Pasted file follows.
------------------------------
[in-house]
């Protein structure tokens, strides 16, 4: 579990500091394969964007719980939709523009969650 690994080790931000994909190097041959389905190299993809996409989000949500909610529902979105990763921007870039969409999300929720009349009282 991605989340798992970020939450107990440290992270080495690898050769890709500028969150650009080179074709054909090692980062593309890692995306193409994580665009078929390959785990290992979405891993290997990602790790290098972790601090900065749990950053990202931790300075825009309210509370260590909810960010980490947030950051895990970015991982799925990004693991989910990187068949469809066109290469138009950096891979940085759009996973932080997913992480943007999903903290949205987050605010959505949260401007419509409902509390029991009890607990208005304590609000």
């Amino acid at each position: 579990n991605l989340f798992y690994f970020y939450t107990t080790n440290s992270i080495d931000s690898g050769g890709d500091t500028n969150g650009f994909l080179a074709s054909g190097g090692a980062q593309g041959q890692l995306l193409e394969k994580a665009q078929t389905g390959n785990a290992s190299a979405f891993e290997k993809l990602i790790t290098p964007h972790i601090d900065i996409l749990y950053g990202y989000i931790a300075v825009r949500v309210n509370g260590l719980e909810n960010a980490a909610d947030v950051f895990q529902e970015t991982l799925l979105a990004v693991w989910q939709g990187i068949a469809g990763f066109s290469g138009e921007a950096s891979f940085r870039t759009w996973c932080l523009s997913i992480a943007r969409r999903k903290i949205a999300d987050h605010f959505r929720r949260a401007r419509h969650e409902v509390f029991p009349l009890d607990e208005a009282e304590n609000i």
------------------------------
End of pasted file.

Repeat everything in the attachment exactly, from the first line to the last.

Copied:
[in-house]
């Protein structure tokens, strides 16, 4: 579990500091394969964007719980939709523009969650 690994080790931000994909190097041959389905190299993809996409989000949500909610529902979105990763921007870039969409999300929720009349009282 991605989340798992970020939450107990440290992270080495690898050769890709500028969150650009080179074709054909090692980062593309890692995306193409994580665009078929390959785990290992979405891993290997990602790790290098972790601090900065749990950053990202931790300075825009309210509370260590909810960010980490947030950051895990970015991982799925990004693991989910990187068949469809066109290469138009950096891979940085759009996973932080997913992480943007999903903290949205987050605010959505949260401007419509409902509390029991009890607990208005304590609000």
């Amino acid at each position: 579990n991605l989340f798992y690994f970020y939450t107990t080790n440290s992270i080495d931000s690898g050769g890709d500091t500028n969150g650009f994909l080179a074709s054909g190097g090692a980062q593309g041959q890692l995306l193409e394969k994580a665009q078929t389905g390959n785990a290992s190299a979405f891993e290997k993809l990602i790790t290098p964007h972790i601090d900065i996409l749990y950053g990202y989000i931790a300075v825009r949500v309210n509370g260590l719980e909810n960010a980490a909610d947030v950051f895990q529902e970015t991982l799925l979105a990004v693991w989910q939709g990187i068949a469809g990763f066109s290469g138009e921007a950096s891979f940085r870039t759009w996973c932080l523009s997913i992480a943007r969409r999903k903290i949205a999300d987050h605010f959505r929720r949260a401007r419509h969650e409902v509390f029991p009349l009890d607990e208005a009282e304590n609000i």